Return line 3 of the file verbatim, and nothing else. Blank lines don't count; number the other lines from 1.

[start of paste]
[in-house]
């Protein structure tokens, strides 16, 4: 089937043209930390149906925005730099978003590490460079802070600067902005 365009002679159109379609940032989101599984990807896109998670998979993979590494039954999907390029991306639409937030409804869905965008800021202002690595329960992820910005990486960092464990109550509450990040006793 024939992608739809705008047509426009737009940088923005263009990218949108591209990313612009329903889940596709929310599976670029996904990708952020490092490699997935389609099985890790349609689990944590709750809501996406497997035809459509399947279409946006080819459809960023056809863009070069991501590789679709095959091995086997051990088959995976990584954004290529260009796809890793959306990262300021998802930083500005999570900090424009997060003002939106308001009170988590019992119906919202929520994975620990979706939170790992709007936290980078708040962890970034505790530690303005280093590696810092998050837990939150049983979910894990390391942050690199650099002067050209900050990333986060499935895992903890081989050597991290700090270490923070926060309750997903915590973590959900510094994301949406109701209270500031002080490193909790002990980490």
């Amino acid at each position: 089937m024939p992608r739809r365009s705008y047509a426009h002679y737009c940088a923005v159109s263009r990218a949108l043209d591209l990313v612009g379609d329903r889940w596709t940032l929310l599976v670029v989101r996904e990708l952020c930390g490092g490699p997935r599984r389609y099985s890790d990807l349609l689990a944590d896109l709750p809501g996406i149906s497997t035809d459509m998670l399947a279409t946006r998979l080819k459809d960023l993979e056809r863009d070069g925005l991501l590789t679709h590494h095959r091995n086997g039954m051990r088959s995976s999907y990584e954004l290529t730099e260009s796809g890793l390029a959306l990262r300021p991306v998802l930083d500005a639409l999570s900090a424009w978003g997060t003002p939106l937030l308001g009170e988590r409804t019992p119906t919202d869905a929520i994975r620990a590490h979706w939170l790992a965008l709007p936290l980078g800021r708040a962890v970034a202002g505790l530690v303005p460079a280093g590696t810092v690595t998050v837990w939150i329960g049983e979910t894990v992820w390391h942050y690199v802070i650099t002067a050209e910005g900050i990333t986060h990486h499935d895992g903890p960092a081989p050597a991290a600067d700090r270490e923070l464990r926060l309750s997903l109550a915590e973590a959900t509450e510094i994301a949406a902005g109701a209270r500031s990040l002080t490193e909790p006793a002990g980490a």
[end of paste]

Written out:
């Amino acid at each position: 089937m024939p992608r739809r365009s705008y047509a426009h002679y737009c940088a923005v159109s263009r990218a949108l043209d591209l990313v612009g379609d329903r889940w596709t940032l929310l599976v670029v989101r996904e990708l952020c930390g490092g490699p997935r599984r389609y099985s890790d990807l349609l689990a944590d896109l709750p809501g996406i149906s497997t035809d459509m998670l399947a279409t946006r998979l080819k459809d960023l993979e056809r863009d070069g925005l991501l590789t679709h590494h095959r091995n086997g039954m051990r088959s995976s999907y990584e954004l290529t730099e260009s796809g890793l390029a959306l990262r300021p991306v998802l930083d500005a639409l999570s900090a424009w978003g997060t003002p939106l937030l308001g009170e988590r409804t019992p119906t919202d869905a929520i994975r620990a590490h979706w939170l790992a965008l709007p936290l980078g800021r708040a962890v970034a202002g505790l530690v303005p460079a280093g590696t810092v690595t998050v837990w939150i329960g049983e979910t894990v992820w390391h942050y690199v802070i650099t002067a050209e910005g900050i990333t986060h990486h499935d895992g903890p960092a081989p050597a991290a600067d700090r270490e923070l464990r926060l309750s997903l109550a915590e973590a959900t509450e510094i994301a949406a902005g109701a209270r500031s990040l002080t490193e909790p006793a002990g980490a």